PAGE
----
The use of the “Segal Blend” interest assumption to calculate a withdrawing company’s multiemployer pension liability was a “mistake” and unsupported by the record, according to the decision in The New York Times Co. v. Newspapers & Mail Deliverers’-Publishers’ Pension Fund, No. 1:17-cv-06178-RWS (S.D.N.Y. Mar. 26, 2018). This decision may have broad consequences for multiemployer pension plans and contributing employers, because the Segal Blend method is used by many of the largest multiemployer plans in the United States. It will most likely be appealed to the Second Circuit federal court of appeals.

The use of the “Segal Blend” interest assumption to calculate a withdrawing company’s multiemployer pension liability was a “mistake” and unsupported by the record, according to the decision in The New York Times Co. v. Newspapers & Mail Deliverers’-Publishers’ Pension FundNo. 1:17-cv-06178-RWS (S.D.N.Y. Mar. 26, 2018).  This decision may have broad consequences for multiemployer pension plans and contributing employers, because the Segal Blend method is used by many of the largest multiemployer plans in the United States.  It will most likely be appealed to the Second Circuit federal court of appeals.

The Segal Company is a well-known and distinguished actuarial firm that provides services to multiemployer plans.  The Segal Blend method is a proprietary method of valuing a plan’s unfunded vested benefits to calculate withdrawal liability by blending the plan’s investment-return interest rate assumption with the lower risk-free rates published by the Pension Benefit Guaranty Corporation (PBGC). 

Use of the Segal Blend method currently may result in a greater withdrawal liability number for the pension plan to collect, because the blending of the two rates (the investment-rate of return with the PBGC rate) results in a lower interest rate for calculating withdrawal liability.  A lower interest rate assumption in calculating withdrawal liability will result in higher withdrawal liability calculations.

Background

The case involved a series of alleged partial withdrawals by The New York Times Company (NYT) from the Newspapers and Mail Deliverers’ Publishers Pension Fund.  The Fund assessed withdrawal liability in excess of $33 million, which was calculated using the Segal Blend.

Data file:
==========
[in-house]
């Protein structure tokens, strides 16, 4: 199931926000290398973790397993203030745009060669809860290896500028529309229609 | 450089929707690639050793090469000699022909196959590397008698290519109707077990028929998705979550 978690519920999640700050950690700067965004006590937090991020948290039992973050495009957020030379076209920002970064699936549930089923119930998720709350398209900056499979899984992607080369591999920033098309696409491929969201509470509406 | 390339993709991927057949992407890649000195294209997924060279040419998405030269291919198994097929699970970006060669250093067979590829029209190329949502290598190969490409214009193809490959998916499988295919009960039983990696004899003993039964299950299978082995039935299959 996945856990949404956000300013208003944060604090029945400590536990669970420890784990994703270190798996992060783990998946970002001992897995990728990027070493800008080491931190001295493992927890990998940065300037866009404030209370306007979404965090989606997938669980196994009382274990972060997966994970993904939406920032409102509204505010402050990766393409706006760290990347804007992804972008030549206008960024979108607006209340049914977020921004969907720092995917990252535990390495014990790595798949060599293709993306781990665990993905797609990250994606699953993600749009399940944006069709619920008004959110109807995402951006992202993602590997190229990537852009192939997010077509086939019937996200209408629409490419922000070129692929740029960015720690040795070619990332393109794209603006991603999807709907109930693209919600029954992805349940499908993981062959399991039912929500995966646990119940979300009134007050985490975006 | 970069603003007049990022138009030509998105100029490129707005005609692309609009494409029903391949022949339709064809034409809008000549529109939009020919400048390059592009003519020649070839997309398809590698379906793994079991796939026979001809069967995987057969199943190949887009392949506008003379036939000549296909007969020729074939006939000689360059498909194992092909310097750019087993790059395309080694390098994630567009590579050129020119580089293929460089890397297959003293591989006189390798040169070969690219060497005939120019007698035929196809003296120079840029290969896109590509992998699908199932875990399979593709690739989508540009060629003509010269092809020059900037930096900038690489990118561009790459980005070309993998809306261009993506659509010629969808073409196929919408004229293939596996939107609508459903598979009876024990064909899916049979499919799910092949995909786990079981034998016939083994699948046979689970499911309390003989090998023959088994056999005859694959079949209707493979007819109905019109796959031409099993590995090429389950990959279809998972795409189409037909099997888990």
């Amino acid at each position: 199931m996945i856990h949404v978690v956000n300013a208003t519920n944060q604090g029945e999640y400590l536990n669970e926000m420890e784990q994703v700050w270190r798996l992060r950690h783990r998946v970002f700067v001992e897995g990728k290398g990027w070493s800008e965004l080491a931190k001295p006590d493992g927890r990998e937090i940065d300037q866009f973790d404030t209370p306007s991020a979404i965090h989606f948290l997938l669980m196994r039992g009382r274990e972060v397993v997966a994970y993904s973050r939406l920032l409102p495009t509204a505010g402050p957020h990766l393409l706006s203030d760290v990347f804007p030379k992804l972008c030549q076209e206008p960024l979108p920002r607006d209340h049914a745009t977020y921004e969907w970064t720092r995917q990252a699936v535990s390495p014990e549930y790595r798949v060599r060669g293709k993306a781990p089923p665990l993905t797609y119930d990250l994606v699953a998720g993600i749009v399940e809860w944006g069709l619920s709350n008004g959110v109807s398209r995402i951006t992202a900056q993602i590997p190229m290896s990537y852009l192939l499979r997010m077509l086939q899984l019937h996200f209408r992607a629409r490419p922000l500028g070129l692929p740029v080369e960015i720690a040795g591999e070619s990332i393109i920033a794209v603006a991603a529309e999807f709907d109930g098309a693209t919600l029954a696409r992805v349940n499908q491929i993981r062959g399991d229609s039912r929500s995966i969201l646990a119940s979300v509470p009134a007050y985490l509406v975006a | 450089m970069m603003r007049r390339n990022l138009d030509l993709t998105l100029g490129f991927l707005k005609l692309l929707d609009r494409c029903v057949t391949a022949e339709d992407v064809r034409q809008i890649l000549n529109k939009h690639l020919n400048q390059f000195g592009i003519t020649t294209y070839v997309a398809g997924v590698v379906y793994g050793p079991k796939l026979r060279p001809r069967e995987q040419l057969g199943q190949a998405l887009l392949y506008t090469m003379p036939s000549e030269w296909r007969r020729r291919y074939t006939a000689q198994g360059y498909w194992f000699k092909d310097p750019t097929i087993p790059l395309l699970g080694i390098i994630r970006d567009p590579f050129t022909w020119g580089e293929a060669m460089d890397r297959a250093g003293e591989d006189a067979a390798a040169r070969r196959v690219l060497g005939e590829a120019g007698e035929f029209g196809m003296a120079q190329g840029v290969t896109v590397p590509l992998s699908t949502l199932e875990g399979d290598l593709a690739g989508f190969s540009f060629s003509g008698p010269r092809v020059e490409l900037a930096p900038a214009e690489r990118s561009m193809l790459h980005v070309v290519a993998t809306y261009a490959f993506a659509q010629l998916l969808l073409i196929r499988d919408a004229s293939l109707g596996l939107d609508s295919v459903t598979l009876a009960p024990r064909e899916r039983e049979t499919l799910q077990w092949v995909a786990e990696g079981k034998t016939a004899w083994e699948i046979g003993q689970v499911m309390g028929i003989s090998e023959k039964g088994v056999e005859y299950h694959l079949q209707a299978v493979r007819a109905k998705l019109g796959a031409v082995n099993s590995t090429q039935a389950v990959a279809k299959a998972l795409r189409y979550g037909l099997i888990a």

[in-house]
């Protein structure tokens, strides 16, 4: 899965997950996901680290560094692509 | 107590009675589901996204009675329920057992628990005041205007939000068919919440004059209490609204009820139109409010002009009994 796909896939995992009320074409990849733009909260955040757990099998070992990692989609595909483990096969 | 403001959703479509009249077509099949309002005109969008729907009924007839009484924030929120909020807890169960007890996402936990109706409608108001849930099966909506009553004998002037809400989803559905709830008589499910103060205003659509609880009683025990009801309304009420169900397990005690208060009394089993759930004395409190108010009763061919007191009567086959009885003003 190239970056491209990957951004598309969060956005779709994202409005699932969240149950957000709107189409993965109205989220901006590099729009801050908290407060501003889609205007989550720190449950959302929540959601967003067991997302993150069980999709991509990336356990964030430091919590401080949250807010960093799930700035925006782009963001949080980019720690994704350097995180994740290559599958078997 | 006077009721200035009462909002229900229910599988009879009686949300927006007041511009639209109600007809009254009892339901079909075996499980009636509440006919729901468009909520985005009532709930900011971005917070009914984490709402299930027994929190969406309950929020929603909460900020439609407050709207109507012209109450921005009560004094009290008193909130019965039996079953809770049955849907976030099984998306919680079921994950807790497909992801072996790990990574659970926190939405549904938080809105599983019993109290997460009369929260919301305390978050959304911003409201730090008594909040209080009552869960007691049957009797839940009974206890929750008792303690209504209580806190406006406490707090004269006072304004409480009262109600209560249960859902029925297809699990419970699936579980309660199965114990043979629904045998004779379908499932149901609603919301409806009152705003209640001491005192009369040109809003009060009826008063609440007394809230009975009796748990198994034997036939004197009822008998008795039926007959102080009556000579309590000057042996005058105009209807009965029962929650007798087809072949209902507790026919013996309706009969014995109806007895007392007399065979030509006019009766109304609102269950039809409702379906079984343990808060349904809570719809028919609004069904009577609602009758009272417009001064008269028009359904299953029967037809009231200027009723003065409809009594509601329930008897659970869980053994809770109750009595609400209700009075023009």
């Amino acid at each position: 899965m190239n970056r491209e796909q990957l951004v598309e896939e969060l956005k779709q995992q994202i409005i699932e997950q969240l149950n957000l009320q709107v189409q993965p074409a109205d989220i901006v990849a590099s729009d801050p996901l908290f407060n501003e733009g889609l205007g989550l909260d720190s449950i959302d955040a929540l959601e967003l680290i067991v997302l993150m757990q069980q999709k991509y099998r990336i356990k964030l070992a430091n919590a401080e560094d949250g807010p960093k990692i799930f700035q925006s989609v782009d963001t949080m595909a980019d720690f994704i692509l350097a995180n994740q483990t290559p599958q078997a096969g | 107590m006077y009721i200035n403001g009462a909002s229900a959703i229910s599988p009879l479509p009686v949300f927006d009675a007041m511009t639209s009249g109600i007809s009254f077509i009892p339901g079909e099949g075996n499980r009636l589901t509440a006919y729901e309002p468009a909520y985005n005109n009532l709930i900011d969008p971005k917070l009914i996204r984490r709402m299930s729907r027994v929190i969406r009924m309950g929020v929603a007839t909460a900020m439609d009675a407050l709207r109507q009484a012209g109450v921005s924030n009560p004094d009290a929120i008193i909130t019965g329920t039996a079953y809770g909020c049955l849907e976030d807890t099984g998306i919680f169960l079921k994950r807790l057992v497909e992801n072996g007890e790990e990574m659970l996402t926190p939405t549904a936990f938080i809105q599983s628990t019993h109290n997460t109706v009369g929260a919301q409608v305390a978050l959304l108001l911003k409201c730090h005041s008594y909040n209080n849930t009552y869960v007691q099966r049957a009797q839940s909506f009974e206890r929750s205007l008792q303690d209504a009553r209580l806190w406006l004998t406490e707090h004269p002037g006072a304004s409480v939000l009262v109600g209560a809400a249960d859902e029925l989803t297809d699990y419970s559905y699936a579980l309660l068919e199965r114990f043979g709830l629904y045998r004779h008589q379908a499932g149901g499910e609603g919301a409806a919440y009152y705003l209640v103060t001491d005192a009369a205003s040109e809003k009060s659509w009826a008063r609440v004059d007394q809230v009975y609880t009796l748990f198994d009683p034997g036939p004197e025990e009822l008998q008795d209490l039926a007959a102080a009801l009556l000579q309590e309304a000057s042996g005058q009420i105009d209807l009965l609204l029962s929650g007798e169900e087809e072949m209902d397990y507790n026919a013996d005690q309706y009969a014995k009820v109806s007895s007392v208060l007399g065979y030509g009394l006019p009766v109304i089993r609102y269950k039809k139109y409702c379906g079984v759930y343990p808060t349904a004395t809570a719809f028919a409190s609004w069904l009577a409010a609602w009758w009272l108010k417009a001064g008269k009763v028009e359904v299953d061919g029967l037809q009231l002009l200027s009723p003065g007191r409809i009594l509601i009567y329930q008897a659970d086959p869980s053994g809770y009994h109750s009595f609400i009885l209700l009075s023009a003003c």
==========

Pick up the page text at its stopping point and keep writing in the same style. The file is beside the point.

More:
An arbitrator generally upheld the Fund’s assessment of partial withdrawal liability.  The Fund and the NYT each brought action in the U.S. District Court for the Southern District of New York to enforce and vacate the arbitrator’s award, respectively.  The parties then cross-moved for summary judgment.

Segal Blend Method was Impermissible Because it was not the Actuary’s “Best Estimate.”

The NYT argued that the Segal Blend method was impermissible as a matter of law, relying upon the U.S. Supreme Court precedent Concrete Pipe & Prods. Of Cal., Inc. v. Construction Laborers Pension Trust Fund for Southern Cal., 508 U.S. 602 (1993) and the requirements of the § 4213(a) of ERISA.  The district court rejected this argument, finding that ERISA §4213(a)’s requirement that a withdrawal liability actuarial assumption be reasonable “in the aggregate” means that a different assumption may possibly be used for determining withdrawal liability.

Section 4213(a) of ERISA also requires, however, that the actuarial assumption used to calculate withdrawal liability “offer the actuary’s best estimate of anticipated experience under the plan.”  The evidence established that the Segal Blend was not the actuary’s “best estimate” for withdrawal liability, because the actuary stated in her testimony that the investment-return assumption of 7.5%  was her “best estimate of how the Pension Fund’s assets . . . will on average perform over the long term.”  This contradicted the use of the lower Segal Blend 6.5% rate derived by blending the 7.5% “best estimate” assumption with the lower, no-risk PBGC bond rates.